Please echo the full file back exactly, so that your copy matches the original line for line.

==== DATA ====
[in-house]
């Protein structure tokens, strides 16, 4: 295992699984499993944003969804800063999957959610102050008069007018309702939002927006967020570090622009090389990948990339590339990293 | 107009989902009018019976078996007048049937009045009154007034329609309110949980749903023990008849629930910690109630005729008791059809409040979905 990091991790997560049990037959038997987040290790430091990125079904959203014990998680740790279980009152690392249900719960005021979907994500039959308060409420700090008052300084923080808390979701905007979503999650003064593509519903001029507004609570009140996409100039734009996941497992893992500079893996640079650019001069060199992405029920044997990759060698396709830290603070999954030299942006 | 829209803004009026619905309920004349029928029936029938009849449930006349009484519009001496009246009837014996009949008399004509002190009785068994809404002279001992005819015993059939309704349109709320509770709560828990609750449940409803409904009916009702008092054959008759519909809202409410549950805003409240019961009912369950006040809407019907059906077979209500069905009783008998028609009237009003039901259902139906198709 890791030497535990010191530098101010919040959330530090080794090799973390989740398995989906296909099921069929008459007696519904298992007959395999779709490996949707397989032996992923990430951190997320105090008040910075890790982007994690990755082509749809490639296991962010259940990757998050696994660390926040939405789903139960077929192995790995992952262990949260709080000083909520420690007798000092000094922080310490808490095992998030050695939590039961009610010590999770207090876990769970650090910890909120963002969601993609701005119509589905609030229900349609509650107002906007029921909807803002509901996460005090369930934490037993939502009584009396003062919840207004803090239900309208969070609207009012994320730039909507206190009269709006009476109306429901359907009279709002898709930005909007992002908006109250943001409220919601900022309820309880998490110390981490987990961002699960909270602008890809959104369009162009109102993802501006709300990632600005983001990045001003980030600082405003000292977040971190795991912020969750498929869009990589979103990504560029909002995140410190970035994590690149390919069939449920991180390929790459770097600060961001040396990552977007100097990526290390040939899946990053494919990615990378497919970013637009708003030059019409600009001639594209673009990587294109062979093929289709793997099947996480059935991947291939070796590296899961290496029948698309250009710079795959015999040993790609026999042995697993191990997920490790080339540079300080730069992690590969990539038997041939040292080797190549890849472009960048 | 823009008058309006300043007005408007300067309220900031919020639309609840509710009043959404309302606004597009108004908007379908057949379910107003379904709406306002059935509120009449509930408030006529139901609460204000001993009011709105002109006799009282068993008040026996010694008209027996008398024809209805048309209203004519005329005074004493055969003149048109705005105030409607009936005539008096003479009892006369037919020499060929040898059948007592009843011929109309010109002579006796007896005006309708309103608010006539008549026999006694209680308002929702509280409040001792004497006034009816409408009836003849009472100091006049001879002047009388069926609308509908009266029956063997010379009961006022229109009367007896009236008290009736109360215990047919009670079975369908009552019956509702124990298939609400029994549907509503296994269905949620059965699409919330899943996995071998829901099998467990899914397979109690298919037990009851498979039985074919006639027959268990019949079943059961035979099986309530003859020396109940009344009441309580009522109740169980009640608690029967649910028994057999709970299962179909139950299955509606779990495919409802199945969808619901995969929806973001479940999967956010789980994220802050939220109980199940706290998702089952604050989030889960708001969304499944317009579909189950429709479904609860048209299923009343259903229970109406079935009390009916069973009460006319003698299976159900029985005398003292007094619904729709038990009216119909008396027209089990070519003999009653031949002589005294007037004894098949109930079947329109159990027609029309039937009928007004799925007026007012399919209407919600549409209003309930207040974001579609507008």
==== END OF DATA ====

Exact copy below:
[in-house]
């Protein structure tokens, strides 16, 4: 295992699984499993944003969804800063999957959610102050008069007018309702939002927006967020570090622009090389990948990339590339990293 | 107009989902009018019976078996007048049937009045009154007034329609309110949980749903023990008849629930910690109630005729008791059809409040979905 990091991790997560049990037959038997987040290790430091990125079904959203014990998680740790279980009152690392249900719960005021979907994500039959308060409420700090008052300084923080808390979701905007979503999650003064593509519903001029507004609570009140996409100039734009996941497992893992500079893996640079650019001069060199992405029920044997990759060698396709830290603070999954030299942006 | 829209803004009026619905309920004349029928029936029938009849449930006349009484519009001496009246009837014996009949008399004509002190009785068994809404002279001992005819015993059939309704349109709320509770709560828990609750449940409803409904009916009702008092054959008759519909809202409410549950805003409240019961009912369950006040809407019907059906077979209500069905009783008998028609009237009003039901259902139906198709 890791030497535990010191530098101010919040959330530090080794090799973390989740398995989906296909099921069929008459007696519904298992007959395999779709490996949707397989032996992923990430951190997320105090008040910075890790982007994690990755082509749809490639296991962010259940990757998050696994660390926040939405789903139960077929192995790995992952262990949260709080000083909520420690007798000092000094922080310490808490095992998030050695939590039961009610010590999770207090876990769970650090910890909120963002969601993609701005119509589905609030229900349609509650107002906007029921909807803002509901996460005090369930934490037993939502009584009396003062919840207004803090239900309208969070609207009012994320730039909507206190009269709006009476109306429901359907009279709002898709930005909007992002908006109250943001409220919601900022309820309880998490110390981490987990961002699960909270602008890809959104369009162009109102993802501006709300990632600005983001990045001003980030600082405003000292977040971190795991912020969750498929869009990589979103990504560029909002995140410190970035994590690149390919069939449920991180390929790459770097600060961001040396990552977007100097990526290390040939899946990053494919990615990378497919970013637009708003030059019409600009001639594209673009990587294109062979093929289709793997099947996480059935991947291939070796590296899961290496029948698309250009710079795959015999040993790609026999042995697993191990997920490790080339540079300080730069992690590969990539038997041939040292080797190549890849472009960048 | 823009008058309006300043007005408007300067309220900031919020639309609840509710009043959404309302606004597009108004908007379908057949379910107003379904709406306002059935509120009449509930408030006529139901609460204000001993009011709105002109006799009282068993008040026996010694008209027996008398024809209805048309209203004519005329005074004493055969003149048109705005105030409607009936005539008096003479009892006369037919020499060929040898059948007592009843011929109309010109002579006796007896005006309708309103608010006539008549026999006694209680308002929702509280409040001792004497006034009816409408009836003849009472100091006049001879002047009388069926609308509908009266029956063997010379009961006022229109009367007896009236008290009736109360215990047919009670079975369908009552019956509702124990298939609400029994549907509503296994269905949620059965699409919330899943996995071998829901099998467990899914397979109690298919037990009851498979039985074919006639027959268990019949079943059961035979099986309530003859020396109940009344009441309580009522109740169980009640608690029967649910028994057999709970299962179909139950299955509606779990495919409802199945969808619901995969929806973001479940999967956010789980994220802050939220109980199940706290998702089952604050989030889960708001969304499944317009579909189950429709479904609860048209299923009343259903229970109406079935009390009916069973009460006319003698299976159900029985005398003292007094619904729709038990009216119909008396027209089990070519003999009653031949002589005294007037004894098949109930079947329109159990027609029309039937009928007004799925007026007012399919209407919600549409209003309930207040974001579609507008």